E-mobility is a buzzword superficially hailed as the holy grail of environment-friendly road transport. But the break-through is still in the making. Since the automotive industry has first shown interest in e-mobility, thinkstep has been there to analyse (think) and recommend actions (step) using Life Cycle Assessment (LCA).
With all the best intentions of drastically reducing carbon emissions, e-mobility needs to crack the nut of going beyond shifting burdens from the road (use phase) to the grid (manufacturing). The advances in research into battery manufacturing are continuing at a rapid scale, accompanied by a steadily growing share of renewable energy in the electricity grid mixes. The compounded effect is wildly encouraging.
One of the e-mobility projects thinkstep is currently collaborating on, eCAIMAN aims to develop an automotive Li-Ion battery cell that can be produced in Europe. The consortium includes research institutes, a university, material and chemical suppliers and SME battery producers to combine expertise in creating novelty materials and experience in manufacturing fully functional battery cells. To round it off, the partnering OEMs (Volvo, Piaggio, CRF) are involved from the start as the end users that will eventually put the product on the test bench.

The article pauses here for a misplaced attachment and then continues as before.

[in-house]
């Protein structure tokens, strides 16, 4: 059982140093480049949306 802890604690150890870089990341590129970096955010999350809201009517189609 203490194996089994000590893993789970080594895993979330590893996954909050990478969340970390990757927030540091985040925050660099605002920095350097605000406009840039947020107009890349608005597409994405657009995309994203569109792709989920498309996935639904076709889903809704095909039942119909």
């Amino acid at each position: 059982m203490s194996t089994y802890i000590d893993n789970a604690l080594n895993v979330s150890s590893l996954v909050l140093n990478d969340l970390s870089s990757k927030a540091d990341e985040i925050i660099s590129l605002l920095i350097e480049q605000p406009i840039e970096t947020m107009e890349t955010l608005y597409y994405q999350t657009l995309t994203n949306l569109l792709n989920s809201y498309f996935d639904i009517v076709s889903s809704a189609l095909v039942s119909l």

At over two-thirds project completion, the consortium held its semi-annual assembly in San Sebastian on 18th-19th of October, hosted by CIDETEC (www.cidetec.es). The venue by itself is fascinating, boasting one of the most high-tech battery labs that includes some one-of-a-kind testing equipment in Europe.
The project objective is to maximize cell cycle and/or cell capacity. Key innovations include a 5V high-voltage spinel, a high-capacity composite anode, and a stable high-voltage electrolyte. Their cumulative effect should improve total cell capacity by at least 20%. The goal is to go beyond individual material research and ensure a functional assembly that withstands the automotive test bench and qualifies it for industrial production customized for 2-wheelers, passenger cars, as well as trucks.
thinkstep’s role is to weigh the developments on environmental scales. This includes mapping the new materials with sufficiently accurate Life Cycle Inventories (LCIs), balancing the potential gains of carbon-free road transport with the manufacturing-, charging- and recycling-related impacts, as well as contextualizing the numbers within the lifetime of the vehicle. All in all, calculate while designing, optimize and ready for industrial use, feeding information via interactive loops between research, manufacturing and decision-makers. Also known as, ecodesign.